Dennis Mangan writes:
As anecdotal evidence for Steve's thesis, I'll just point out that while living in Sierra Leone for nearly two years, I encountered lots of people who were playing with much less than a full deck. Leaving aside the genetics, it's readily discerned that the environment played a huge role. Just about everyone is ill in some form or another just about all the time, and the reader will know how being ill affects mental wattage. A partial list of diseases that I personally dealt with there (I ran a hospital laboratory) would include: schistosomiasis; hookworm disease, which is the leading cause of iron deficiency anemia there; various other helminthic intestinal parasites; onchocerciasis, which causes "river blindness", the leading form of loss of sight in Africa; amoebic dysentery; malaria; tuberculosis; lymphatic filariasis, which can lead to elephantiasis; not to mention the ubiquitous skin and wound infections, diarrhea, etc., that people deal with daily.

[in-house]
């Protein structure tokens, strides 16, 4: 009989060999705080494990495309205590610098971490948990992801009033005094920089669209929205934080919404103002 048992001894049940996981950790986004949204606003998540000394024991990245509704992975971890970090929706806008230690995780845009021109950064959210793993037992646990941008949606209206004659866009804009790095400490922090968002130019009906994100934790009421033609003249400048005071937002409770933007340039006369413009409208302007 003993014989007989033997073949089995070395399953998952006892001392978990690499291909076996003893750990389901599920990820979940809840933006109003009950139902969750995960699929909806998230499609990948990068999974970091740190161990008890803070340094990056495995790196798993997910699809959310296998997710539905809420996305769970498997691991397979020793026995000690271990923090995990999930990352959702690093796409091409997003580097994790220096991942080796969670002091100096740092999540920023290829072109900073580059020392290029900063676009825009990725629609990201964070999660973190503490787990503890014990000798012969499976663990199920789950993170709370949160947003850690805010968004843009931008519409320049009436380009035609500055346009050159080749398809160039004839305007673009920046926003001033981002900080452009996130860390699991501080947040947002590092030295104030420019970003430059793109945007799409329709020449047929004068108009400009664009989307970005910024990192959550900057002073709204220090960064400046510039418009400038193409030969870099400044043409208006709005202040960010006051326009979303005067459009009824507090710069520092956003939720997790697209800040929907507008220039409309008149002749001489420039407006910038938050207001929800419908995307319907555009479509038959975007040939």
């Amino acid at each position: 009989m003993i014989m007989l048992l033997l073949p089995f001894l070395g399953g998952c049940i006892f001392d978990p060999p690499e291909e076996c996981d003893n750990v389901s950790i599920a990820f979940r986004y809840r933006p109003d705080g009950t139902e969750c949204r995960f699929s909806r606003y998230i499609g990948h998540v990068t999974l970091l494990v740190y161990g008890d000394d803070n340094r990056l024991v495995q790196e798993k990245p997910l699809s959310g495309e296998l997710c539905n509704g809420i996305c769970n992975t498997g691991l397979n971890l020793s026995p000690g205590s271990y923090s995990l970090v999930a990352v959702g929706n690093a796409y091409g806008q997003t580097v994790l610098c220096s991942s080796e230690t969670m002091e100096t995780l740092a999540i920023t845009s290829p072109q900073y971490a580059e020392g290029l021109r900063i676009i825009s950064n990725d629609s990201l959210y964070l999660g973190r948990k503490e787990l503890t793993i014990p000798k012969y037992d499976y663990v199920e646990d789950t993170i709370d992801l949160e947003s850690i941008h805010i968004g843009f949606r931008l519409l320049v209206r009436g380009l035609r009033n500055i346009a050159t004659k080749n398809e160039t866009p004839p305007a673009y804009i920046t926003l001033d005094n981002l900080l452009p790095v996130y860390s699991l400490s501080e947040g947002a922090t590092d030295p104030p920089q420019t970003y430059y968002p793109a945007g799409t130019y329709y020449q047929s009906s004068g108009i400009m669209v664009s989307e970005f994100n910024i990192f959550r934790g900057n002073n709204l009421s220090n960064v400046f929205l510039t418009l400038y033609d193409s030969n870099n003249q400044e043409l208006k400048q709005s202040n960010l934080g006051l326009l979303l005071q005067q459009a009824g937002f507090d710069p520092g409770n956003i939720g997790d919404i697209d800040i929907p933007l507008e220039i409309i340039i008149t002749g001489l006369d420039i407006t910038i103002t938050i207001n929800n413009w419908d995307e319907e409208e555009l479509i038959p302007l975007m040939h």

On health grounds alone, IQ must be drastically affected, and with it the African economy.
I had lots of friends in Sierra Leone, and naturally I don't go around thinking of them as dumb as rocks. There were Africans in competent positions, for example as the lead nurse at the hospital. But facing the facts, most of them weren't so bright, and it's not a lack of education that makes them appear so.